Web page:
Different response of CO2 and N2O fluxes to N deposition with seasons in a temperate forest in northeastern China
Purpose: Elevated nitrogen (N) deposition had changed terrestrial carbon (C) and N cycling during the last several decades. Greenhouse gas (GHG) emission, serving as an important process of global C and N cyclings, was susceptible to elevated N deposition. However, the lack of GHG measurements in the spring freezing-thawing cycles (FTC) period and inconstant results of GHG emissions in growing season result in the uncertainties of GHG emission responding to elevated N deposition.
Materials and methods: Static chambers were used to monitor CO2 and N2O fluxes in growing season and spring FTC period in a simulated N deposition forest in northeastern China, which had been fertilized with different N amounts for 6 years.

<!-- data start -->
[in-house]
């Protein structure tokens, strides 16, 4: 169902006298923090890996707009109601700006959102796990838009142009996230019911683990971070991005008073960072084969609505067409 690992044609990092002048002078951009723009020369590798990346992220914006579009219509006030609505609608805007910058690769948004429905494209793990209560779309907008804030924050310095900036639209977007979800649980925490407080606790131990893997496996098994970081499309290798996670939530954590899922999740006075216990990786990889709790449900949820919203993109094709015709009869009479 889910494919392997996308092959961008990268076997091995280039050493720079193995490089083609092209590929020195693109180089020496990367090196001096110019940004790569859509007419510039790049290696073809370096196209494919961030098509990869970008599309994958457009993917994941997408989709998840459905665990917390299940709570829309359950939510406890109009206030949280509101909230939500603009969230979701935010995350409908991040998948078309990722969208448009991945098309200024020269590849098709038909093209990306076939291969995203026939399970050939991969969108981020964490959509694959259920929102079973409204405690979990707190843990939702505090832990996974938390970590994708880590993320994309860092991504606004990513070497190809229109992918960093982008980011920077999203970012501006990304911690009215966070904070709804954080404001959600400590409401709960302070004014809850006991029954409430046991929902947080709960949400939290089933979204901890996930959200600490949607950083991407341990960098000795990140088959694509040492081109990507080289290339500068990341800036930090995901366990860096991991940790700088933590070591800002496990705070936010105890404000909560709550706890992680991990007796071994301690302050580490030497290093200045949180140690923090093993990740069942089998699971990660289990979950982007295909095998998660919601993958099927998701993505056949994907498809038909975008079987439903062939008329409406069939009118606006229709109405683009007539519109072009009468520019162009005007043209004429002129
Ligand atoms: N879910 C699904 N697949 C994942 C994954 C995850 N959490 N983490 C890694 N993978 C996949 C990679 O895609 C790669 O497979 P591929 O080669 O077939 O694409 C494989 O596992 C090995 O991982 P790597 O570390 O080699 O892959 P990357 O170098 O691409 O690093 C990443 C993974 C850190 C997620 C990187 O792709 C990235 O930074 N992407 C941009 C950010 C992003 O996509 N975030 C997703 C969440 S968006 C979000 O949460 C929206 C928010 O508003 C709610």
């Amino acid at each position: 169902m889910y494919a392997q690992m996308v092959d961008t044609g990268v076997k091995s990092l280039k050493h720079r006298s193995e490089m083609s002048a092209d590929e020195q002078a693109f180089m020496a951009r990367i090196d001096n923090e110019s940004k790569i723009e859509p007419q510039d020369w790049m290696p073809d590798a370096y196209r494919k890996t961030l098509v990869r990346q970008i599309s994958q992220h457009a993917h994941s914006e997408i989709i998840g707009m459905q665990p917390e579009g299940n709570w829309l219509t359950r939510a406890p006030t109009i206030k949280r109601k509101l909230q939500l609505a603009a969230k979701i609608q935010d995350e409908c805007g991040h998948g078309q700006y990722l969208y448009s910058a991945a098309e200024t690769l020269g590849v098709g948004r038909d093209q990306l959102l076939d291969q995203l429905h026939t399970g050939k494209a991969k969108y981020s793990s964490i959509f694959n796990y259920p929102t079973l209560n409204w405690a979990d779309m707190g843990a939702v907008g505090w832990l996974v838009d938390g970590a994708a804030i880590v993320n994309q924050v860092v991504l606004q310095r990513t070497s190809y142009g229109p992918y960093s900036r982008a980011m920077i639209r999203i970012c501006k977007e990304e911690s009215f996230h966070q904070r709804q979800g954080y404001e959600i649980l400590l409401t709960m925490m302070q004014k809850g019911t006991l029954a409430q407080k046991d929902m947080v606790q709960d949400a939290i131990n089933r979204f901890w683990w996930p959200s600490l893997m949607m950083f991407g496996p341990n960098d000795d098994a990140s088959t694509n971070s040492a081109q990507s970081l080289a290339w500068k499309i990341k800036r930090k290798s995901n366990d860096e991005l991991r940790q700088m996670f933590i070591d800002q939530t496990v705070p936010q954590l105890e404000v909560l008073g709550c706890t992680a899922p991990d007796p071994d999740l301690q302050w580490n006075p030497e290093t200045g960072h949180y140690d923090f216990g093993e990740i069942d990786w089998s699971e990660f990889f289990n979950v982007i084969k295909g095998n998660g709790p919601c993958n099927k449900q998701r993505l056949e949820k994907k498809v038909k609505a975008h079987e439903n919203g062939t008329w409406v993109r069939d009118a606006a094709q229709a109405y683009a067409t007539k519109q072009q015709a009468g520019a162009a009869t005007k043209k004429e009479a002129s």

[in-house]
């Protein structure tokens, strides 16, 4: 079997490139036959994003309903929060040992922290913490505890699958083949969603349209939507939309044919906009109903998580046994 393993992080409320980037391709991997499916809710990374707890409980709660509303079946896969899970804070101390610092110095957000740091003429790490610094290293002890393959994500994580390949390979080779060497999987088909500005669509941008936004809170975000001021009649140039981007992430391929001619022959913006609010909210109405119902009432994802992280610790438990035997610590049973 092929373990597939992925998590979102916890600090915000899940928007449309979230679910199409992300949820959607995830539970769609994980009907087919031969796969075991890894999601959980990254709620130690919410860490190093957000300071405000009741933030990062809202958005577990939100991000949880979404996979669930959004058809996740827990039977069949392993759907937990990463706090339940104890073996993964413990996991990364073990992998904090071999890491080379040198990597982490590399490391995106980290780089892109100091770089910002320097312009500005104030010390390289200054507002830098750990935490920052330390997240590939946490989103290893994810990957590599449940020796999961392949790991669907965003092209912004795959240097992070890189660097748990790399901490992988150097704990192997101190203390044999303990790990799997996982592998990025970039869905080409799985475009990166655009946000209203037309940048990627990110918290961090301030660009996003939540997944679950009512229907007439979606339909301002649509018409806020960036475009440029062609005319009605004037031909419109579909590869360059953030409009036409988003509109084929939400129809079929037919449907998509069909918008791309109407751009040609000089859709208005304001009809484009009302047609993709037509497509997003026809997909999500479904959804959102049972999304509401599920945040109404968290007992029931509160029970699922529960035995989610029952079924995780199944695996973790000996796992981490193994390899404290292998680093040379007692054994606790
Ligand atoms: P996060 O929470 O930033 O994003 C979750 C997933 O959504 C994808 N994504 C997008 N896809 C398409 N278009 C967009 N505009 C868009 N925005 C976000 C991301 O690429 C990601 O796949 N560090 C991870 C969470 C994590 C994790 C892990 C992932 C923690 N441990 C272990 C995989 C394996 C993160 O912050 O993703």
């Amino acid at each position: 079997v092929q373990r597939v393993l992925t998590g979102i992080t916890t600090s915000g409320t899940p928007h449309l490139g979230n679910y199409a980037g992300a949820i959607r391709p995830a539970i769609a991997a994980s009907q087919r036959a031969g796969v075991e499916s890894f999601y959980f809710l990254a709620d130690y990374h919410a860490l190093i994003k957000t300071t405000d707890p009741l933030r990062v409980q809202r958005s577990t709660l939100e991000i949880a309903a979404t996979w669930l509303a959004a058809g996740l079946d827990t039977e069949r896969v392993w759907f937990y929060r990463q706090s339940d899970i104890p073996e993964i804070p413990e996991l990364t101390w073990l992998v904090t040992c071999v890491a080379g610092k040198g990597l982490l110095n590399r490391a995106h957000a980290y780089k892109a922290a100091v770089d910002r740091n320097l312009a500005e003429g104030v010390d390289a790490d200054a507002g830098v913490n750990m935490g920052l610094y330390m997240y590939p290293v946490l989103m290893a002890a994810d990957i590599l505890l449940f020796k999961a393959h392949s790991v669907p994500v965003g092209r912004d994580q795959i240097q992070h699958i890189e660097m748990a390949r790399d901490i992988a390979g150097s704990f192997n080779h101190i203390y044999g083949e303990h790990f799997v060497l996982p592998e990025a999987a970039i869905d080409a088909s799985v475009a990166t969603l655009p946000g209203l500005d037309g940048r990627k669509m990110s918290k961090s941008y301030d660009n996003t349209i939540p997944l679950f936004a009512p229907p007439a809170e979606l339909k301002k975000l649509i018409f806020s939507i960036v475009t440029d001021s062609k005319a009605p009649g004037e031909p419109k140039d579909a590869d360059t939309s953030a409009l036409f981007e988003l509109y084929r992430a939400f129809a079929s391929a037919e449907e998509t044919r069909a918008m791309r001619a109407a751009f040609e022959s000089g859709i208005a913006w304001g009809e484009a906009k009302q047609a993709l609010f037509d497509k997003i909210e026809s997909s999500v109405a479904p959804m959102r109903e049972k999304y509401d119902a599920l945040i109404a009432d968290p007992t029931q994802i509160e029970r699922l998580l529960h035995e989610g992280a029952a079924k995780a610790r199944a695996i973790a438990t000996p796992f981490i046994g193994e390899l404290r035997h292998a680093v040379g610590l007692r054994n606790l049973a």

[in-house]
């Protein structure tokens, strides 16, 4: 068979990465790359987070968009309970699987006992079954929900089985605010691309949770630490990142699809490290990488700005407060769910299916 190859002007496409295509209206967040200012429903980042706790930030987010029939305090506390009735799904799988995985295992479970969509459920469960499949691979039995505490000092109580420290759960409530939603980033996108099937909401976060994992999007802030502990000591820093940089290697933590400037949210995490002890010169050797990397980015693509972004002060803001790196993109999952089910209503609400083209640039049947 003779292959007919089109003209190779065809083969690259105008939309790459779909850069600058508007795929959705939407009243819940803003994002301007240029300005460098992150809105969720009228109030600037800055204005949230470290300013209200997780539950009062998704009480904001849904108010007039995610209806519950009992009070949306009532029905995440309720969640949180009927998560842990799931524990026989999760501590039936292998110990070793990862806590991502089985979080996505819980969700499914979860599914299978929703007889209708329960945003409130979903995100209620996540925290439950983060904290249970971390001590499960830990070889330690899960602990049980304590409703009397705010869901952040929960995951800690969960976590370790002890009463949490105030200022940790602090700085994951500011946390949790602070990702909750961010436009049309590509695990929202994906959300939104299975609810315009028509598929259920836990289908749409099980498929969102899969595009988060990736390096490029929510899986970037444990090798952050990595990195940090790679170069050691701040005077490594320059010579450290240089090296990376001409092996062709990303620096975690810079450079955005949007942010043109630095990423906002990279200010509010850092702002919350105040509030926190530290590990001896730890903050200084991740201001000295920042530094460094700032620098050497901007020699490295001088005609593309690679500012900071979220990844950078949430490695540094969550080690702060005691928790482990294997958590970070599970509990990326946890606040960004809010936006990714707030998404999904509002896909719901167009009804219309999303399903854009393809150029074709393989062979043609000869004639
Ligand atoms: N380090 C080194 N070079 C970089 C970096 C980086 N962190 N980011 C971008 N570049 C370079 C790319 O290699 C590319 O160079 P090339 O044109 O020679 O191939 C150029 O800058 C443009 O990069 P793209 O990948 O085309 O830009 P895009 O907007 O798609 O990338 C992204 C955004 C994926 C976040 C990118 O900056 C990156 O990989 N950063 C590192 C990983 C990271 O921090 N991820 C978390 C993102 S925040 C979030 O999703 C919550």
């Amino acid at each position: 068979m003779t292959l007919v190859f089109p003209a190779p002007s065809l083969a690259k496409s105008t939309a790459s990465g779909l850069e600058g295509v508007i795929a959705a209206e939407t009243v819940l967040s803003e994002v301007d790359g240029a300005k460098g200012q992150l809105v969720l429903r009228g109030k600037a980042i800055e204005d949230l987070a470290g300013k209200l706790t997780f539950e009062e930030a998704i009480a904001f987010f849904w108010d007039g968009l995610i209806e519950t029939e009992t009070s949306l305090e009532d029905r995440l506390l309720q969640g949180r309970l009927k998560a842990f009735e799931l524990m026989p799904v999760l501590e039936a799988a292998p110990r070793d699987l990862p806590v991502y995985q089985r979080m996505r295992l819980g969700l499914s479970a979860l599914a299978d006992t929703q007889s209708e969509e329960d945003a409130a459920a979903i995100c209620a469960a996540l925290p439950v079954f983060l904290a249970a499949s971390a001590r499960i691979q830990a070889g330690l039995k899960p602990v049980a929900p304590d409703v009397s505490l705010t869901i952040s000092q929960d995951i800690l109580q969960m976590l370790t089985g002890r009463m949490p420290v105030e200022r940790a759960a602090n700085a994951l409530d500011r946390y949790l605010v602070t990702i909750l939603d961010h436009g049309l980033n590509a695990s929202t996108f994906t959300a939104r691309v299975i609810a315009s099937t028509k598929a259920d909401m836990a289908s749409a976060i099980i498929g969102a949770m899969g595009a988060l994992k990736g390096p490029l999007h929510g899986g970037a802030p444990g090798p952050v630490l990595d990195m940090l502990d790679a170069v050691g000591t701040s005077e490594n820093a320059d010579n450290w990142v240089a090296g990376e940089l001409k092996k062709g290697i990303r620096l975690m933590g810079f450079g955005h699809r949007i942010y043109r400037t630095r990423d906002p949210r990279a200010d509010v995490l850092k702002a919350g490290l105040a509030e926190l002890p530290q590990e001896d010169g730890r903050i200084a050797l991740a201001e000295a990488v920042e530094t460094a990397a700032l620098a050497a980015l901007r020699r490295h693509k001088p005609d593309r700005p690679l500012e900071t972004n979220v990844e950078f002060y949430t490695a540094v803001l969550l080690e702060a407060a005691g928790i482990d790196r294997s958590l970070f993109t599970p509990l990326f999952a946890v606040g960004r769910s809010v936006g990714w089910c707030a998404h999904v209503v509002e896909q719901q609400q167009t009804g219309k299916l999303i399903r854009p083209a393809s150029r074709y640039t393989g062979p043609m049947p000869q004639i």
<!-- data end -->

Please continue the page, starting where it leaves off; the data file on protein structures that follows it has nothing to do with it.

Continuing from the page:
Results and discussion: The temperate forest soil that subjected to N fertilizer was a net source of CO2 and N2O. The intensely fluctuant fluxes during the spring FTC period were due to stimulation of microbial activities induced by sharply changed soil temperature and moisture. The physical release of trapped gases beneath ice layer during the whole winter also contributed to the drastic increase of fluxes. No effect of N addition on the CO2 efflux was detected in the growing season or spring FTC period, indicating that N was not limited for microbial respiration. In contrast, N addition decreased the N2O flux by 72.8~85.7% in the growing season whereas increased by 11.2~17.8 times in the spring FTC period, which could be explained by the shift in structure of microbial community. Over the entire dataset, soil temperature and moisture could explain about 60 and 30% of seasonal variations of CO2 or N2O flux, respectively. By fitting the RS–T5–W5 model to separate season, poorer fit was achieved in the spring FTC period compared with growing season, suggesting a weakening effect of soil microclimates on CO2 efflux.
Conclusions: These results indicate that long-term elevated N deposition affected CO2 and N2O fluxes differently with seasons in a temperate forest soil, which will help to predict soil GHG flux under the conditions of global climate change.